Sundance 2024 Film Festival – Kidnapping, Inc. feels big in scope. I’m not talking about its budget, but rather, the various narrative threads it tries to weave together, coupled with its address of Haiti’s instability. While this film may have one too many subplots, it’s still a sleek film with plenty of humor that addresses a much more serious problem, that being Haiti’s uncertain future and frequenting kidnappings.
The film, directed by Bruno Mourral, who co-wrote the script with Jasmuel Andri and Gilbert Mirambeau Jr., generally centers on the botched kidnapping of a senator’s son. The senator, Benjamin Perralot (Ashley Laraque), is also running for president, so the kidnaping plunges the country into even greater turmoil. Besides the bigger political conspiracy that transpires, the film stars two everyman characters, Zoe (Rolapthon Mercure) and Doc (Andri). They screw up the kidnapping from the get-go and have one zany adventure after the other with high stakes. Doc and Zoe aren’t one dimensional criminals. In fact, they’re very human, and it’s one of the film’s strengths. Doc only kidnaps because of his mom’s medical bills, while Zoe has serious debts he struggles to pay off. One of the film flaws, however, is that the relationship between the men, including how they even know each other besides crime, is never really fleshed out. The film moves fast, from one mishap to the other, especially when the two kidnap another man, Patrick (Patrick Joseph) and his pregnant wife, Laura (Gessica Geneus). Zoe and Doc hope to pass Patrick off as the senator’s son, collect the ransom money, and be on their merry way, but that also doesn’t go as planned.
Geneus and Joseph are great in their roles and provide comedic relief. At one point, when Laura goes into labor, Patrick passes out on the wheel, with Zoe and Doc in the backseat, waving their guns around. Her birth scene is laugh out loud funny, spliced with clips of the World Cup and a crowd of Hattians gathered to watch the game and the birth of Laura’s son in a crowded street. The film also looks slick with a color palette that pops. This is likely due to Mourral’s background shooting commercials. There’s a glossiness that contrasts some of the grim subject matter.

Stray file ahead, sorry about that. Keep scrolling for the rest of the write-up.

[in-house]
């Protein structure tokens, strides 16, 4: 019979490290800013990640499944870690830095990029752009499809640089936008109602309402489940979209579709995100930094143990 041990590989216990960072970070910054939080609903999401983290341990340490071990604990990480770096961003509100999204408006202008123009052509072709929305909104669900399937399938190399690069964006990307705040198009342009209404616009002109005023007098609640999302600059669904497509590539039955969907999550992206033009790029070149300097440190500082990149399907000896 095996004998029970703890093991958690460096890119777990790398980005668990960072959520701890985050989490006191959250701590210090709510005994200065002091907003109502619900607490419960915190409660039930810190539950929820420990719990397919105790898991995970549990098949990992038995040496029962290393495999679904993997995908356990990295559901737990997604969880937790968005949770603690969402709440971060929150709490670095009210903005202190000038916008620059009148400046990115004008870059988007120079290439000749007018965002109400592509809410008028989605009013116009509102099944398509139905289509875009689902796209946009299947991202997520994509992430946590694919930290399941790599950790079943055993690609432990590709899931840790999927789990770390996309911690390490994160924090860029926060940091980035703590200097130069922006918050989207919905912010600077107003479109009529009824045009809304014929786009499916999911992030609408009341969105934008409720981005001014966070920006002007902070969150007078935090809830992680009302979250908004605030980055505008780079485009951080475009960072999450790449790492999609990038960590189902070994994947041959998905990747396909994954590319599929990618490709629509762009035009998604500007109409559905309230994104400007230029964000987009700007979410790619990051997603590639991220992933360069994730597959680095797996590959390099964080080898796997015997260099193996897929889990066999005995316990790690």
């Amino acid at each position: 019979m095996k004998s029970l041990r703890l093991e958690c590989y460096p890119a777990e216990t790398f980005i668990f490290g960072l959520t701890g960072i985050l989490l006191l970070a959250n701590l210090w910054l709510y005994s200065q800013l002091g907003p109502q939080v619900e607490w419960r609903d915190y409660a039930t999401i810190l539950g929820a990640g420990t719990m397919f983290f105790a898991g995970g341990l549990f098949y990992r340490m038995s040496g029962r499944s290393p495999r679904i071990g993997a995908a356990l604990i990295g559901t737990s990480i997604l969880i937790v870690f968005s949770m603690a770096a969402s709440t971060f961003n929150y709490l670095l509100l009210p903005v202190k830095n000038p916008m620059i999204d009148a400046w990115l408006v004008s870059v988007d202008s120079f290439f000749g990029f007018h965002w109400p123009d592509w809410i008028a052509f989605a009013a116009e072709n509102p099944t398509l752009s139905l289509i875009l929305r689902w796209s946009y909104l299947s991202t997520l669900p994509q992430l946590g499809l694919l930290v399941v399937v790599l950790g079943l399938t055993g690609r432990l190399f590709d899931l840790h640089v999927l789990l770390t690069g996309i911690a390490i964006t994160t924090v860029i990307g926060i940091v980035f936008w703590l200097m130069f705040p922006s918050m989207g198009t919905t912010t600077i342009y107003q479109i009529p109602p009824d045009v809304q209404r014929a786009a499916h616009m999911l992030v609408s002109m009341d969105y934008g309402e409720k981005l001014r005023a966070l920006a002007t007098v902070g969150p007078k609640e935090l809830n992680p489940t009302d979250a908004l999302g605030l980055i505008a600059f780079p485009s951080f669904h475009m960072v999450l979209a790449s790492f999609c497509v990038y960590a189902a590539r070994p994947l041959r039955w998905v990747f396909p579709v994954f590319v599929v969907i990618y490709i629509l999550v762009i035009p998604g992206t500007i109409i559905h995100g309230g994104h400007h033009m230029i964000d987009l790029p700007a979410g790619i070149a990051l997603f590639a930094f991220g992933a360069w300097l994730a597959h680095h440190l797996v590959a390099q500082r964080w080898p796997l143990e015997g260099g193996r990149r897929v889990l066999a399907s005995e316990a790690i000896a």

Mourral also focuses on the country’s corruption, specifically how one of the police captains, Fritz (Manfred Marcelin), is in on the kidnapping scheme. The rot trickles down to the local police, with officers insisting people pay up just to drive down the street or pass a checkpoint. This is balanced with the film’s dark humor and tight shots of chase sequences through packed streets or narrow alleyways. That said, at times, some of the subplots are difficult to keep track of, including who’s involved with who, who’s in on the greater kidnapping scheme, and who isn’t. The film works best with it centers on Doc and Zoe.
From the opening, which explains Haiti’s history and racial and economic make-up, Kidnapping, Inc. underscores the country’s troubled and tortured history. The film functions best when it centers the narrative on Zoe and Doc, who struggle to rise above tough circumstances. Sometimes, the various other threads get in the way. Still, this feature looks really good, has a dash of dark humor, and leads to a gut punch of an ending that again highlights Haiti’s instability and insecurity.
7 Out of 10